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Hampton’s Art Central is sought after to sell work and share ideas

Art Central in Hampton features work from owner Everna Taylor and 15 other local artists.
Photo by Nick McNamara
Art Central in Hampton features work from owner Everna Taylor and 15 other local artists.

Art Central in Phoebus has a waiting list of artists who want to show their work there because of its warm atmosphere, its administrator said.

Art Central Gallery’s mission is simple - be a place for local artists to sell their work.

Owned by artist Everna Taylor, it’s a perfect fit among Phoebus’ quirky vibe of unique restaurants, antique stores, independent bookstore and other small businesses.

There are two parts to the gallery: one side features Taylor’s work and the other side showcases pieces from 15 different Hampton Roads artists.

“We have so many talented artists in our area,” said the gallery’s fine arts administrator LaVonne Allen.

A self-taught artist, Taylor specializes in folk art.

“He considers himself a pictorial storyteller. In every one of his works, if you stand and look at it for a while, you will see a complete story,” Allen said.

Each month, there’s a different art show. Three generations are featured in the current show with works from Newport News native Jerome Johnson, his daughter, Janai Macklin, and her daughters (Johnson’s granddaughters) Kindell Macklin and Ryan Macklin.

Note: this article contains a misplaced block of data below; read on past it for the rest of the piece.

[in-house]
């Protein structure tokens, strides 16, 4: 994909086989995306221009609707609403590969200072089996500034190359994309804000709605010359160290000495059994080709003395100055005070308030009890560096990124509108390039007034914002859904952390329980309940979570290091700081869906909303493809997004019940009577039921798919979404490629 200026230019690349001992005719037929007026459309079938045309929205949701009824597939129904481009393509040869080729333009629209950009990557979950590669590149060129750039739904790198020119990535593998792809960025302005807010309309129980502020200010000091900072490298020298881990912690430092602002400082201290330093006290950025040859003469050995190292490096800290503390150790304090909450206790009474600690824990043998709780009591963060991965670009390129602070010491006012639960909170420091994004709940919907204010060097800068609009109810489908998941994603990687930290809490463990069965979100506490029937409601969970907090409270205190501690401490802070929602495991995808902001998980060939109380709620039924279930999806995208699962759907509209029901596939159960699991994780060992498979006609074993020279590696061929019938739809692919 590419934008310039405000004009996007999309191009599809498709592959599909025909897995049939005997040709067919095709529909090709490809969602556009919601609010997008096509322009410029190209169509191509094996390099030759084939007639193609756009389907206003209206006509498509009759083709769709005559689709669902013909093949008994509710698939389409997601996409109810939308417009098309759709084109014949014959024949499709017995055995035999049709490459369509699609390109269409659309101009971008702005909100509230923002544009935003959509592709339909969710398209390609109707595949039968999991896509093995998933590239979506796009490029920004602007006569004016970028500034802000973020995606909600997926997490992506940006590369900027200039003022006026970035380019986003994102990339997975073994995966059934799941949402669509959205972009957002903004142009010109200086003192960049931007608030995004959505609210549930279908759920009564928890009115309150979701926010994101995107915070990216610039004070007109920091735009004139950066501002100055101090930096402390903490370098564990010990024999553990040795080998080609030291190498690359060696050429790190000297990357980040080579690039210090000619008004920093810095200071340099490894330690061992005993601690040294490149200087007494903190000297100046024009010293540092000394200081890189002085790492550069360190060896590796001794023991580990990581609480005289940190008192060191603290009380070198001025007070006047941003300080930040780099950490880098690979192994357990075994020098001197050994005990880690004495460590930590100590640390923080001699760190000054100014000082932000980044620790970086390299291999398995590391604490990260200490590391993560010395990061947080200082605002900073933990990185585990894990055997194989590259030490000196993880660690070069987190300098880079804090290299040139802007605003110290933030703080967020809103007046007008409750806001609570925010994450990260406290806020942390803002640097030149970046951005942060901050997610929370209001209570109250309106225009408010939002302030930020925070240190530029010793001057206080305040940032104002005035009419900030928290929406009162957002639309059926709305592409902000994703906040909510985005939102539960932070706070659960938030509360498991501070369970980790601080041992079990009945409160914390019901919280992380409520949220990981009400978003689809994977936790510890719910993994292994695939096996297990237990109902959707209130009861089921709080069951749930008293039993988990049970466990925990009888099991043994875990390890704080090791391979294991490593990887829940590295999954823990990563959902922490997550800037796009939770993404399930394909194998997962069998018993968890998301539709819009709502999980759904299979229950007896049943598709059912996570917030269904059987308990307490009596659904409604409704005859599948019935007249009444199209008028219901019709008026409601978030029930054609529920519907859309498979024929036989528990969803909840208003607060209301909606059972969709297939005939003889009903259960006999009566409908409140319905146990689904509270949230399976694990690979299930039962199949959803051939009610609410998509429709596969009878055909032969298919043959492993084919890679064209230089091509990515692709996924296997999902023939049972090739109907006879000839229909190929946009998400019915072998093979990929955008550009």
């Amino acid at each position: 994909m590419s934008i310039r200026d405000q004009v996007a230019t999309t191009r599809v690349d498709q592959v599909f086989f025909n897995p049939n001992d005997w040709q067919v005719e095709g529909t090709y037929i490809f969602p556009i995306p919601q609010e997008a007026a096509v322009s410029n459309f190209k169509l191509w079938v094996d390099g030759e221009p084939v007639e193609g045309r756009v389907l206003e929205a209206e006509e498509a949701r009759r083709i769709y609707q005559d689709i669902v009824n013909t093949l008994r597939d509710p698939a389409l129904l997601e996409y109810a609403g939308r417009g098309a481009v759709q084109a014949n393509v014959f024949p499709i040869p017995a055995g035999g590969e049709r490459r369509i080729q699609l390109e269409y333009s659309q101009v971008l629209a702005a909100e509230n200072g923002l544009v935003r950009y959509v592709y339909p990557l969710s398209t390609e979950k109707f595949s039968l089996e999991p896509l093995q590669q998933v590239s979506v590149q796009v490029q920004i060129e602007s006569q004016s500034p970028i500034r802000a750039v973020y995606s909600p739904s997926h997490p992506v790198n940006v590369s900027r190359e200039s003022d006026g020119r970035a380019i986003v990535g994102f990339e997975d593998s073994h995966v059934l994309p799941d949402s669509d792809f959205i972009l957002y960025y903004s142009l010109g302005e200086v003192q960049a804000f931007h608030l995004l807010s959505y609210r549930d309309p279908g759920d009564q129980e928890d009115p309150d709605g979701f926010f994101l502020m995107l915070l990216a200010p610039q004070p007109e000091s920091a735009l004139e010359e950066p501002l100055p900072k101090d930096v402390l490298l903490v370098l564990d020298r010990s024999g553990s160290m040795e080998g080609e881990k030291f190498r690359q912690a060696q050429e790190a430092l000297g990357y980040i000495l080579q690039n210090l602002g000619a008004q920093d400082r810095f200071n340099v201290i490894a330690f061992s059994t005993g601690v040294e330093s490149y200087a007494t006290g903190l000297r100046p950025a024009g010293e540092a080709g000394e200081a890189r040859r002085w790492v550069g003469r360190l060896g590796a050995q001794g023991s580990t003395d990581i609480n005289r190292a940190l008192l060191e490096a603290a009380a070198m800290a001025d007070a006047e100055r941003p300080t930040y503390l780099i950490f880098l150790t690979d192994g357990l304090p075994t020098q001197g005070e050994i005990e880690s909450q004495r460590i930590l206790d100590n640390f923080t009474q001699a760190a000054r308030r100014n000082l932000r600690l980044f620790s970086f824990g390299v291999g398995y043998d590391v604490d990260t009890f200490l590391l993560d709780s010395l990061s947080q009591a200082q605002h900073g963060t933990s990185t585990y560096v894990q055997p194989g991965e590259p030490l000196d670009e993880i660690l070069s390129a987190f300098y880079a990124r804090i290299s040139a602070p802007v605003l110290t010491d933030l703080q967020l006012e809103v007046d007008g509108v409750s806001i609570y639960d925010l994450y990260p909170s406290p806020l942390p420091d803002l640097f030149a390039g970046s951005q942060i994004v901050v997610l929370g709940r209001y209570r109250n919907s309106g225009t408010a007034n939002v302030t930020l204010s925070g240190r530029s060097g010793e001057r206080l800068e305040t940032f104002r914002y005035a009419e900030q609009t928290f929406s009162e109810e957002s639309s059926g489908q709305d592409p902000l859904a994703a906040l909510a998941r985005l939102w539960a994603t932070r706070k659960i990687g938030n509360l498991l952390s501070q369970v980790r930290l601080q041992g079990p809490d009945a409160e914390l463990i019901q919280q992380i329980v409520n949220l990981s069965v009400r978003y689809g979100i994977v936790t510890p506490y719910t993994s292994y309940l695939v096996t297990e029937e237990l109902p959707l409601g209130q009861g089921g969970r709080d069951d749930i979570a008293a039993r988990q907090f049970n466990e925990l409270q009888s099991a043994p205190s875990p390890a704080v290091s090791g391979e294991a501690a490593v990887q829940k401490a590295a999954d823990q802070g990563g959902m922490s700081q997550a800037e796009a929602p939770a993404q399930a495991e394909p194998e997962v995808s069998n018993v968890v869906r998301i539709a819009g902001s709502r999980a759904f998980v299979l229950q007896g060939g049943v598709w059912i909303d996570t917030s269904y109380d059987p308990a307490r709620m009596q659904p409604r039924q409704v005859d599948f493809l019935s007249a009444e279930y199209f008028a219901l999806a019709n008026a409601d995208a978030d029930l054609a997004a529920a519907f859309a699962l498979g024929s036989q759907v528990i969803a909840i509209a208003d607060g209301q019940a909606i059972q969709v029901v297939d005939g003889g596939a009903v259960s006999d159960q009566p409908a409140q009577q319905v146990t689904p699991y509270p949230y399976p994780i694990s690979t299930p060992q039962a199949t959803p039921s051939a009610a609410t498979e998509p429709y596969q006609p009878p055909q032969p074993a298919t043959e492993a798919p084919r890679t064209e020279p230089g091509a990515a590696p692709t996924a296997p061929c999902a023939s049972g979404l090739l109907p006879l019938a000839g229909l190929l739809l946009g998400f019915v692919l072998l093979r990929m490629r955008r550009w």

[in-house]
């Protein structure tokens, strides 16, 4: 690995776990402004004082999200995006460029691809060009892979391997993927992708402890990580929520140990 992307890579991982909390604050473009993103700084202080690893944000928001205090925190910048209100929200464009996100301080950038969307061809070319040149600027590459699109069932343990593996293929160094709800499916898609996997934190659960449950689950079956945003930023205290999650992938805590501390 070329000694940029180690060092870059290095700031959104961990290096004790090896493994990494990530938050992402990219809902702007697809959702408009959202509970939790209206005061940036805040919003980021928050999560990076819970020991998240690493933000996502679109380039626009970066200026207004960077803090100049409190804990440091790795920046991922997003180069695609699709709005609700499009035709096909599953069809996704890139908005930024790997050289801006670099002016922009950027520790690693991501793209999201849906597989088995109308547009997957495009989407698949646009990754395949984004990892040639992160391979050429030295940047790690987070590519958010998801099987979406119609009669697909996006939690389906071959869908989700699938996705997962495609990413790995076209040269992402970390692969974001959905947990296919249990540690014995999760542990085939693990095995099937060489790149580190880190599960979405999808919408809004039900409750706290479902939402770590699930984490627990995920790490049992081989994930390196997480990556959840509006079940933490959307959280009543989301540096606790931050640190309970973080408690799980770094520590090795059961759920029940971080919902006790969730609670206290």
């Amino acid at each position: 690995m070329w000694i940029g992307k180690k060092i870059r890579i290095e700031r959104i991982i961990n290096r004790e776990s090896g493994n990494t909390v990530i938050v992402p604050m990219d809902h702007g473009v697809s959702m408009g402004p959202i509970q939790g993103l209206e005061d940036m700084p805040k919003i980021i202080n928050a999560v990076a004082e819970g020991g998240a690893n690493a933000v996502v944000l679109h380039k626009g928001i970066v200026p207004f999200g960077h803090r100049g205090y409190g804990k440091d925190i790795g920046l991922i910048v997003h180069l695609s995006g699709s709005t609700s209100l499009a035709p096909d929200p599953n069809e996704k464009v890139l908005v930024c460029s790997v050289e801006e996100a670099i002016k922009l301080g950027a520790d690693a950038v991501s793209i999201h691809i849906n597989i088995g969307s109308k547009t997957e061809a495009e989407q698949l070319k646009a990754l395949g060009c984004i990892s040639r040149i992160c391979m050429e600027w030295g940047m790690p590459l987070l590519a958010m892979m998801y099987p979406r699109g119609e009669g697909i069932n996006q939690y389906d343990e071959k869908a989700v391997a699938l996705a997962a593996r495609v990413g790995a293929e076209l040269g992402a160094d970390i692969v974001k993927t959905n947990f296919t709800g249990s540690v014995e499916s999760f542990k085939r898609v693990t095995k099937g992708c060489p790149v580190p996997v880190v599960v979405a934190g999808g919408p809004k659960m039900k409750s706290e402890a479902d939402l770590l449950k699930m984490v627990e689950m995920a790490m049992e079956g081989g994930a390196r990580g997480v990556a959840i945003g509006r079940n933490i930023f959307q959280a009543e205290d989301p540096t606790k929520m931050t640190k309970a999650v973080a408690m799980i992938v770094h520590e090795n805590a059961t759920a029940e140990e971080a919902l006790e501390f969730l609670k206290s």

“It’s rare we get three generations with so much talent. One of the granddaughters is only 15 years old. She has amazing talent. It’s in their genes,” Allen said.

Works by other artists include photos and paintings done in oil, acrylics plus mix media.

“Whenever you come in, you will see something different and unique,” Allen said.

There is art from a master woodcarver who Allen said, “has the most detailed work.”

The gallery is highly sought after by artists because of its reputation.

“We are running out of space. We have a waiting list,” Allen said.

Another reason artists want to sell their work there is because the artists support each other. They frequently bounce ideas off each other.

“Some galleries are cold. We have a warm atmosphere. We are like a family. I say I am the mom of the family with 14 children like the old lady who lived in the shoe,” Allen said.

In addition to selling art, there are periodic artist talks which allow people to get insight to the artist’s approach with their work.

The gallery recently got a boost along with four other Phoebus businesses with the receipt of a micro grant from the Retail Alliance and Phoebus Partnership as part of the Virginia Business District Resurgence from the Virginia Department of Housing and Community Development.

In addition to the grant, they will receive retail technical consulting services.

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